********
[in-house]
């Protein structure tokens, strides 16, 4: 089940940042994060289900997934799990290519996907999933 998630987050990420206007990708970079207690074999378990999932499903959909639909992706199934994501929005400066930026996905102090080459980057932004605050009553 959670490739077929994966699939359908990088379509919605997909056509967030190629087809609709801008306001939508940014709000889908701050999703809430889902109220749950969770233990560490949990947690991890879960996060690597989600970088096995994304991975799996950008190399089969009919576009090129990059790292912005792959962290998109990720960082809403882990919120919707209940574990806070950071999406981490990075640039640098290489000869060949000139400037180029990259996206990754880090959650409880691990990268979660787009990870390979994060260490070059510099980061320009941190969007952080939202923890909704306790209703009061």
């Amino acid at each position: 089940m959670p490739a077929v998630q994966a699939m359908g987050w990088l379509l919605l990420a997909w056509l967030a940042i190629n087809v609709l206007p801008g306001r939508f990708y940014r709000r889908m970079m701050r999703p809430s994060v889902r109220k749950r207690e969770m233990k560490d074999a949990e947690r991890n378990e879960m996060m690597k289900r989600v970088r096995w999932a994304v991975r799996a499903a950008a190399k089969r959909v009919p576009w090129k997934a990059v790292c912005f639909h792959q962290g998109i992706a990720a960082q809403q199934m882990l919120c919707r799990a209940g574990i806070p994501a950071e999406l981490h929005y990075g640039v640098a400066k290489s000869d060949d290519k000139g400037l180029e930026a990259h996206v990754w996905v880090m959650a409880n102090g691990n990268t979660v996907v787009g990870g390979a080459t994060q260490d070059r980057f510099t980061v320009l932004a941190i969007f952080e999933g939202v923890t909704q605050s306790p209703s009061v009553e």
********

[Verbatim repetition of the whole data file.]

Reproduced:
[in-house]
């Protein structure tokens, strides 16, 4: 089940940042994060289900997934799990290519996907999933 998630987050990420206007990708970079207690074999378990999932499903959909639909992706199934994501929005400066930026996905102090080459980057932004605050009553 959670490739077929994966699939359908990088379509919605997909056509967030190629087809609709801008306001939508940014709000889908701050999703809430889902109220749950969770233990560490949990947690991890879960996060690597989600970088096995994304991975799996950008190399089969009919576009090129990059790292912005792959962290998109990720960082809403882990919120919707209940574990806070950071999406981490990075640039640098290489000869060949000139400037180029990259996206990754880090959650409880691990990268979660787009990870390979994060260490070059510099980061320009941190969007952080939202923890909704306790209703009061």
């Amino acid at each position: 089940m959670p490739a077929v998630q994966a699939m359908g987050w990088l379509l919605l990420a997909w056509l967030a940042i190629n087809v609709l206007p801008g306001r939508f990708y940014r709000r889908m970079m701050r999703p809430s994060v889902r109220k749950r207690e969770m233990k560490d074999a949990e947690r991890n378990e879960m996060m690597k289900r989600v970088r096995w999932a994304v991975r799996a499903a950008a190399k089969r959909v009919p576009w090129k997934a990059v790292c912005f639909h792959q962290g998109i992706a990720a960082q809403q199934m882990l919120c919707r799990a209940g574990i806070p994501a950071e999406l981490h929005y990075g640039v640098a400066k290489s000869d060949d290519k000139g400037l180029e930026a990259h996206v990754w996905v880090m959650a409880n102090g691990n990268t979660v996907v787009g990870g390979a080459t994060q260490d070059r980057f510099t980061v320009l932004a941190i969007f952080e999933g939202v923890t909704q605050s306790p209703s009061v009553e």